My sister Kanista with my girls, Emily and Anna Marie – Thanksgiving 2004 in Birmingham, AL – having a girls lunch at Cantina at Pepper Place.

On the Zuniga side, when all my sisters used to travel to Alabama for Thanksgiving with their young children, we would spend Wednesday before Thanksgiving having lunch and shopping and then come home to get things ready for our big dinner.  The husbands would take the kids to a movie and spend the day with them and give he moms a break.  As the nieces and nephews got older my sisters began staying home – they all live out-of-state.  Soon it was just me, my mother and my aunt (mom’s sis) and my girls having lunch and doing a little shopping.  When my Aunt passed away, we just stopped going.  It just didn’t feel the same.  In recent years, my mother has mentioned missing the “old days” when we all used to spend that day together.  I understand her longing for something that held such great memories.  It’s hard to move on sometimes, especially when something was so enjoyable.  We resurrected the tradition a bit these past few years with mom and my girls and added something new.  We’d come back to my house and get turkey preparing lessons from mom.  It’s been fun for my girls and I know my mother has been thrilled to pass along her turkey making expertise to all of us!

Making Thanksgiving turkey with Nana! My girls learn how to make stuffing!

Making Thanksgiving turkey with Nana! My girls learn how to make stuffing!

One of the first Mimi Swing Photos I took of the Odom cousins...

One of the first Mimi Swing Photos I took of the Odom cousins…

When my youngest child Emily was just a year old,  a major tradition emerged with the Odom children.  I began taking pictures of my three children (Charlie, Anna Marie and Emily) and my twin nieces (Kate and TJ) on their grandmother’s outside swing.  We would take “the Mimi’s swing” picture at Easter, Thanksgiving and Christmas – any holiday when we’d all get together.  But for some reason, Thanksgiving was the one holiday that really stuck.  Over the years, we’ve added the older Odom grandchildren, great-grandchildren and significant others to the photos.  This year at Easter, we even added my niece TJ via iPad when she couldn’t make it home.  It was that important for the kids to have everyone present and accounted for on the swing no matter what the holiday.  I love this swing tradition so much and especially at Thanksgiving!  Seeing the way the family has changed and grown over the past 21 years is priceless to me and I know it is to my brothers-in-law too, as we all get older and look back.

The Odom cousins in Mimi's swing - Thanksgiving 2014 - TJ, Kate, Anna Marie and Emily - Charlie always standing in the back!

The Odom cousins in Mimi’s swing – Thanksgiving 2014 – TJ, Kate, Anna Marie and Emily – Charlie always standing in the back!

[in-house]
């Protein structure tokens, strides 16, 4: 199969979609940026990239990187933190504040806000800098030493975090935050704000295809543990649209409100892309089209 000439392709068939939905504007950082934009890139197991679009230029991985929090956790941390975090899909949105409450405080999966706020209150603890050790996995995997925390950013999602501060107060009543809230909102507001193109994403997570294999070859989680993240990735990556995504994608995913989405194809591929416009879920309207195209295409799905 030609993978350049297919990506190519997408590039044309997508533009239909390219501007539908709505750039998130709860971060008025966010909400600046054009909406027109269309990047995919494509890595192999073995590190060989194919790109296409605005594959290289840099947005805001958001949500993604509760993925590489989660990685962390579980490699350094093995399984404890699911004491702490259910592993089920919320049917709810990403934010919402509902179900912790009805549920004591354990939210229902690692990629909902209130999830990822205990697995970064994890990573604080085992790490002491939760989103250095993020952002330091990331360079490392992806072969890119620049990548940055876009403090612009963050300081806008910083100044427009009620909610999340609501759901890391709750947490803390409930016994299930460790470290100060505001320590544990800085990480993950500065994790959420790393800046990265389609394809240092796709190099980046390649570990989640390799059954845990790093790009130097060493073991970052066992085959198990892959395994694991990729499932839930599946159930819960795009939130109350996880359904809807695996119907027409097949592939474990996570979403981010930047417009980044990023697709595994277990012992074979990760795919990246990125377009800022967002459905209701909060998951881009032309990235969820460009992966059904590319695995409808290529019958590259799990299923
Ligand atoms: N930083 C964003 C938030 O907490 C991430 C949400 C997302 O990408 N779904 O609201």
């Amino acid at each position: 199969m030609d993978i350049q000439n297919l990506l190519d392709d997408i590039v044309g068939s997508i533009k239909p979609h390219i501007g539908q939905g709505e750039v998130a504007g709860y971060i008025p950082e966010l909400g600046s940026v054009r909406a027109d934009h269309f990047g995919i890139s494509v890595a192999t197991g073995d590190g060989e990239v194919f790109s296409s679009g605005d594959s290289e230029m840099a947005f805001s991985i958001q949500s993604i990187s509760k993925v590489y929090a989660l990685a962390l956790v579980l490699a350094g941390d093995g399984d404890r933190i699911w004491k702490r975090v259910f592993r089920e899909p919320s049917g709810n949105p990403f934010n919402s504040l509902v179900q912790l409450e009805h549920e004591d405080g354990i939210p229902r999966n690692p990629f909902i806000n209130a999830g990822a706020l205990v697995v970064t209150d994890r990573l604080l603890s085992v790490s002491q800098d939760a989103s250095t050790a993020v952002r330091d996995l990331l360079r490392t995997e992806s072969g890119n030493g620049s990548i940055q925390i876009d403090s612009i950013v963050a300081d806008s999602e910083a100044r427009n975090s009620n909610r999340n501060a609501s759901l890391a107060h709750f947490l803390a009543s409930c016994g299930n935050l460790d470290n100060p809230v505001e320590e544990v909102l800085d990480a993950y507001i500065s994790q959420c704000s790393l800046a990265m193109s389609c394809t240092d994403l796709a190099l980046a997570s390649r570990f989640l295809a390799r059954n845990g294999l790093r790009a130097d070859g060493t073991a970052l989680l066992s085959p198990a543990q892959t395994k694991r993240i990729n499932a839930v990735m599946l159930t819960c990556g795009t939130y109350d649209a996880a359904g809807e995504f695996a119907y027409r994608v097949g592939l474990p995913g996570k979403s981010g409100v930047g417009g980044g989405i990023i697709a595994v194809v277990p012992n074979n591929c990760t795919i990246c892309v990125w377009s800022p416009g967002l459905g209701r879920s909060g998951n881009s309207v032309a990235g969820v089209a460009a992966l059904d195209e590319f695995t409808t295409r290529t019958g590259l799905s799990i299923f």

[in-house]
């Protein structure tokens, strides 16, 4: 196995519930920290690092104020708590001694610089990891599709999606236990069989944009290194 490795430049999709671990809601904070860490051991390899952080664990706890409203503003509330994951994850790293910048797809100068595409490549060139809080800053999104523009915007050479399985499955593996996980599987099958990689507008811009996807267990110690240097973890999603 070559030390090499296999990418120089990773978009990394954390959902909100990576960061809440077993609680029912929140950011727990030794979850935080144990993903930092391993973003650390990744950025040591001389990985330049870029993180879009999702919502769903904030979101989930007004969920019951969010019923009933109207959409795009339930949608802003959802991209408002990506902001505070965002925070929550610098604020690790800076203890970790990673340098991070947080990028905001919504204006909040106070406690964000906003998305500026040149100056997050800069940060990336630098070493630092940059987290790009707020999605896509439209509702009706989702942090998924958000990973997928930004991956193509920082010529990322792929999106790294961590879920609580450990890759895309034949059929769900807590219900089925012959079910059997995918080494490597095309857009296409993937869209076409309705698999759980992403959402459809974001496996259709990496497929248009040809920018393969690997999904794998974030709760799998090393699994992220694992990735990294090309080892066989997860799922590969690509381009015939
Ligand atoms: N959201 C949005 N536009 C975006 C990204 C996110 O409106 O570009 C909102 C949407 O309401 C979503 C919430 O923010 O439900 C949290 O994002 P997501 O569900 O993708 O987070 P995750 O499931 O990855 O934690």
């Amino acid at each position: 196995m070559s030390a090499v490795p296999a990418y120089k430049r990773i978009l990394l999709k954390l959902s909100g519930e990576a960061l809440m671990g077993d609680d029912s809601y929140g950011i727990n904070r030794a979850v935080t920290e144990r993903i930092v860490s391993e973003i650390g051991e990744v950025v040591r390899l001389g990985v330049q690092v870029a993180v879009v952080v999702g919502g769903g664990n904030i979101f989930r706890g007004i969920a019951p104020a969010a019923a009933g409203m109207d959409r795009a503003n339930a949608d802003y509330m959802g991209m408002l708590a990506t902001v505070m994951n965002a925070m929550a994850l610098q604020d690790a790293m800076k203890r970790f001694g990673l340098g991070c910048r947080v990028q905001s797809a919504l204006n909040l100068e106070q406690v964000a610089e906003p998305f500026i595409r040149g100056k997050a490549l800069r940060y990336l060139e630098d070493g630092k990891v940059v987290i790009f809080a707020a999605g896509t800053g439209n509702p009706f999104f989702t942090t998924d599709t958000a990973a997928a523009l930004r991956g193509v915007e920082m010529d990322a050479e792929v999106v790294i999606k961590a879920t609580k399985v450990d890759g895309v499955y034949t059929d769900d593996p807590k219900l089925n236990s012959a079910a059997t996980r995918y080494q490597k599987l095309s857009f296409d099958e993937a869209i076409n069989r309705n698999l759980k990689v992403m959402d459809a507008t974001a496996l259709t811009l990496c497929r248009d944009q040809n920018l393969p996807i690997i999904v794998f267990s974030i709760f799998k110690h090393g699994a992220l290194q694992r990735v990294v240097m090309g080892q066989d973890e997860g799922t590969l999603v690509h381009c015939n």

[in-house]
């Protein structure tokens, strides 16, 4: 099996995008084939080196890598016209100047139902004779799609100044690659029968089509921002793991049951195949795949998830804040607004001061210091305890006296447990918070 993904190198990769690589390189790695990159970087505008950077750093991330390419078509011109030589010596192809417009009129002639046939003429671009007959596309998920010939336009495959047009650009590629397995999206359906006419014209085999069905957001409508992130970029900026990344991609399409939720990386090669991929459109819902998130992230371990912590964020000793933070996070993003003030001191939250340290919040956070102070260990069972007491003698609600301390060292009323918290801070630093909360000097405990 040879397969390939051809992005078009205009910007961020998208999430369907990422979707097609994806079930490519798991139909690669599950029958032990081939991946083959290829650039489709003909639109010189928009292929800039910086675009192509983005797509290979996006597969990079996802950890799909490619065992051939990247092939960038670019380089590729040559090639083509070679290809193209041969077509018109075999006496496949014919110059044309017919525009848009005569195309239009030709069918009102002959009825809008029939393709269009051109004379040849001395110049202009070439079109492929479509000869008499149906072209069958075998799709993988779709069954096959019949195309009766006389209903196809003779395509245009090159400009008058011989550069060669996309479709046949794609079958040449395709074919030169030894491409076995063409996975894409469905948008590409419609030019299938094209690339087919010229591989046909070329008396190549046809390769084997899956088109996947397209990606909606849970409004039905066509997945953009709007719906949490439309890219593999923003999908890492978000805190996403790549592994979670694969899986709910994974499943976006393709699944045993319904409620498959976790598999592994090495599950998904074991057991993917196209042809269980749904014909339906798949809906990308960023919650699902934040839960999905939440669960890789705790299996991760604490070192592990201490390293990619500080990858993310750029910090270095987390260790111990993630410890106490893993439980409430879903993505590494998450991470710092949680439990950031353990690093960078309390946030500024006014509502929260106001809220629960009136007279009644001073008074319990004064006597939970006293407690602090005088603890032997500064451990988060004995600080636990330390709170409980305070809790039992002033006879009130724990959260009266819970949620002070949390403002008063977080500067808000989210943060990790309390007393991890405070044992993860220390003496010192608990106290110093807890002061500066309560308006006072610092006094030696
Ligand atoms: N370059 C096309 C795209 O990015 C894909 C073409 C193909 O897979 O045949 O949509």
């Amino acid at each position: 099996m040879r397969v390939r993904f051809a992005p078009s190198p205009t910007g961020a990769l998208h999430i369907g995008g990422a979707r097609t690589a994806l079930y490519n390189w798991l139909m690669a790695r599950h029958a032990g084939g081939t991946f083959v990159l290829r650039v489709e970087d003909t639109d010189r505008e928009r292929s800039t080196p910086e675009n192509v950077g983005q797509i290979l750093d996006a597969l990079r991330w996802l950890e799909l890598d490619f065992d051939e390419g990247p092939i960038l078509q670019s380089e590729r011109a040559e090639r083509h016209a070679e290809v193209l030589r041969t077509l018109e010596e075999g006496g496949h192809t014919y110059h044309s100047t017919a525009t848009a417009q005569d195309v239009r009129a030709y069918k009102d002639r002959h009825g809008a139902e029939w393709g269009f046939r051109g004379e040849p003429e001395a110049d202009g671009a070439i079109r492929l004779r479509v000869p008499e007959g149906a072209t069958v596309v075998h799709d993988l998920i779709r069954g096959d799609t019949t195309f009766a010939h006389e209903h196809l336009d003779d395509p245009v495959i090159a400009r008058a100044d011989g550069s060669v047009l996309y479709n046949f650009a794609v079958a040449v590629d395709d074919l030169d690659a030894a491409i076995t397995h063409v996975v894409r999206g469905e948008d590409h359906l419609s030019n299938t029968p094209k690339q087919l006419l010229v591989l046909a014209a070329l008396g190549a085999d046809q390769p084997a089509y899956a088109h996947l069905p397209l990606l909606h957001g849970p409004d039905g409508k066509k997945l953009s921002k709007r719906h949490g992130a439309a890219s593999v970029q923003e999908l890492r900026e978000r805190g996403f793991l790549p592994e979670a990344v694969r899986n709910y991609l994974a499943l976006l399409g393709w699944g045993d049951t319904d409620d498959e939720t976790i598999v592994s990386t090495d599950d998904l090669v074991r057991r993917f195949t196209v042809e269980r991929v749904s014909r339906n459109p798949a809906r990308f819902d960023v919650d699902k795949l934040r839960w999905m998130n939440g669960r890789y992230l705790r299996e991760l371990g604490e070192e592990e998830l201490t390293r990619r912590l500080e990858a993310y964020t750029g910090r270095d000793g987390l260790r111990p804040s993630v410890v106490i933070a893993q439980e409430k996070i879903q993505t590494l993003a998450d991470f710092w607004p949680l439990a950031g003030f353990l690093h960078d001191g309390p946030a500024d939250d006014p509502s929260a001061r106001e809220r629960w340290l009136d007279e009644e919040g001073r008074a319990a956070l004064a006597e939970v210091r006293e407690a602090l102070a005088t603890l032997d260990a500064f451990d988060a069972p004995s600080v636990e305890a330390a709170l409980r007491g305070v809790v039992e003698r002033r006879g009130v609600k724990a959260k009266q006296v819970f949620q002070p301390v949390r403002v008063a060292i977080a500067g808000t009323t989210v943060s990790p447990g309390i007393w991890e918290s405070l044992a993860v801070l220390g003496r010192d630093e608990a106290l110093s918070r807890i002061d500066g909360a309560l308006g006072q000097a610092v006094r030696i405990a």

One thing is for sure, family traditions evolve and change, that is a given.  But I have a feeling we will always be taking a swing picture of the Odom kids at Thanksgiving.  And for that, I will always be thankful…

Ten years of swing photos - I had this framed for my mother-in-law (Mimi) and it hung into her house until she passed away in 2011.

Ten years of swing photos – I had this framed for my mother-in-law (Mimi) and it hung into her house until she passed away in 2011.

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Leaning how to make mom’s Thanksgiving turkey with my girls in 2013. Mom and I had just finished stuffing the turkey!

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Thanksgiving turkey making shenanigans with Nana…although I don’t think my mom knew what they were doing in the background!

Finding Tesoros in Austin, Texas

Beside Tesoros in Austin, Texas...this painting of the Virgen of Guadalupe is clearly visible from the street.

Beside Tesoros in Austin, Texas…this painting of the Virgen of Guadalupe is clearly visible from the street.

I went to Austin, Texas two weeks ago with my husband.  Eddie had a business conference and I went along since this place is on my “must visit” list.  Quite eclectic!  I mean, when your motto is “Keep Austin Weird,” I guess you kind of have to be eclectic!  We arrived early on Sunday and after checking into our hotel we immediately started exploring Austin.  First lunch at Annie’s, explored the Pecan Street Festival, checked out Mexic-Arte Museum, snacked at Walton’s Fancy & Staple, walked through the Texas State Capitol and finally had a light dinner at Second Bar & Kitchen.  Whew!  Exhausted but exhilarated!

I always do a little research before we travel looking for “off the beaten path” type places to check out.  Aside from restaurants, thrift stores and historical sites, I wanted to find some unique shopping.  I figured in Austin I would find a number of stores with Mexican art  when I stumbled upon Tesoros in the hotel magazine.  Located on South Congress (or Soco), I could have stayed there all day and not seen everything!  What a treasure trove – hence the name Tesoros!  (Duh!)  Outside the store there is a huge painting of the Virgen de Guadalupe.  So iconic and easy to spot.  Thankfully, there was parking behind the store – because parking can be a bit of a challenge in Austin!!!!  And they back into parking spaces there which is new to me…

Overwhelming display of Day of the Dead items at Tesoros in Austin, Texas!

Overwhelming display of Day of the Dead items at Tesoros in Austin, Texas!

The Tesoros website states that they are a retailer and wholesale distributor of folk arts and crafts and traditional items from over 20 different countries.  They definitely had a large supply of items from Mexico!  I naturally gravitated toward the Day of the Dead items and couldn’t believe the selection and variety.  There was a section on Frida Kahlo and I kept coming back to the Frida Retablo.  I knew I would come home with that one at least.